RESULTS

Network composition
 
From the analysis of multiple responses, the study established the main sources of support for instrumental, emotional and social companionship (Table 1). Friends constituted the main sources of instrumental support (73.7%), mainly providing funds for repayment, followed by opinion leaders (48.8%) who mainly lobbied funds from SACCOs and family members (45.9%), mainly providing collateral and funds for repayment. Emotional support mainly came from opinion leaders (100%), followed by friends and family members (50%). Social companionship was mainly provided by friends (100%), followed by family members (50%). Relatively limited support was provided by the media, NGOs, SACCO staff and SACCO members.
 
 
Network heterogeneity
 
 
Table 2 shows the wide variation in social networks in the SACCOs and the significant socio demographic factors influencing the variation. Kamuda SACCO with an IQV of 0.91, is the most diverse SACCO, followed by Katine and Soroti SS with an IQV of 0.89. The age of the respondent was a significant factor (P< 0.05) influencing the variability of social networks. Respondents of age group 31 to 41 accounted for 66.7% of social network variability within Mid Kyoga SACCO. The sex of the respondent was also significant at P< 0.05, influencing the diversity of social networks with male respondents from Mid Kyoga SACCO contributing 100% of the social network variability, followed by 86.7% of male respondents from Kamuda SACCO. Level of education was significant at P< 0.00 with tertiary level influencing 87.5% of the variability of social network. Occupation of the borrowers was also significant (P< 0.00) with farming influencing 83.3% of the variability of social network.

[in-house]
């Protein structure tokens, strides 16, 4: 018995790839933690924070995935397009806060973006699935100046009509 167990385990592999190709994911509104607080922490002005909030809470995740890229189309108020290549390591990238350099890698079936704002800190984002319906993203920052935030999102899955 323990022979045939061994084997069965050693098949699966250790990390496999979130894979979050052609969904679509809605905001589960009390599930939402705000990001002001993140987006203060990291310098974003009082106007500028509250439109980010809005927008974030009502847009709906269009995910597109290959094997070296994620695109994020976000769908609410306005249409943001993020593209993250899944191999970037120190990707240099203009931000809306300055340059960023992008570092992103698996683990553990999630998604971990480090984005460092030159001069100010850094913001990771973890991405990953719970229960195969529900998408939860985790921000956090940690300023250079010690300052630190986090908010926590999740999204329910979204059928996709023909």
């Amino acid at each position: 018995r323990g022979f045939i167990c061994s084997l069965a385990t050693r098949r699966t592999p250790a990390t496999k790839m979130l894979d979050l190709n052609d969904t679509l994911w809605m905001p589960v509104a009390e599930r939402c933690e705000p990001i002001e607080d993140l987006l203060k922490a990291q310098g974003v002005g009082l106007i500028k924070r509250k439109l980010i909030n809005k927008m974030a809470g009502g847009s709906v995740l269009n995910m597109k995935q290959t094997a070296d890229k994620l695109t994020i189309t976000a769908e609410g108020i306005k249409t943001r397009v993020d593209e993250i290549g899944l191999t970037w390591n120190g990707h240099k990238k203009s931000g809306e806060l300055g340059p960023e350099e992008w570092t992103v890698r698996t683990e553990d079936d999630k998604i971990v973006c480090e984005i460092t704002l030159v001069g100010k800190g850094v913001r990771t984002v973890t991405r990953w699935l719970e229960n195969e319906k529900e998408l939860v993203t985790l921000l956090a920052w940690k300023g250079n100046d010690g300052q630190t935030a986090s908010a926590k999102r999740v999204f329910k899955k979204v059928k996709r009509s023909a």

Influence of social networks on credit utilization
 
The results of the binary regression analysis of the influence of social networks on credit utilization are presented in Table 3. The IQV of 0.77 had a negative coefficient of 1.390 and was significant at P < 0.05 level of significance and the IQV of 0.89 had a negative coefficient of 1.878 and was significant at 0.05 level of significance.
 
 
Influence of social support on credit utilization
 
The binary logit regression was used to analyze the influence of social support on credit utilization. The IQV values of the SACCOs were used as the independent variables in the model. The results of the binary regression analysis of the influence of social support on credit utilization are presented in Table 4. All the IQVs had positive coefficients and were significant except the IQV of 0.68. The IQVs of 0.23, 0.40, 0.44 and 0.78 had positive coefficients of 3.268, 2.216, 1.878 and 2.565, respectively, and were significant at P < 0.01 level of significance. The IQVs of 0.34, 0.59 and 0.74 had positive coefficients of 2.303, 1.529 and 1.674 and were significant at P < 0.05 level of significance. The IQV of 0.31 had a positive coefficient and was significant at 10% level of significance.
 
 
 
 

 


 DISCUSSION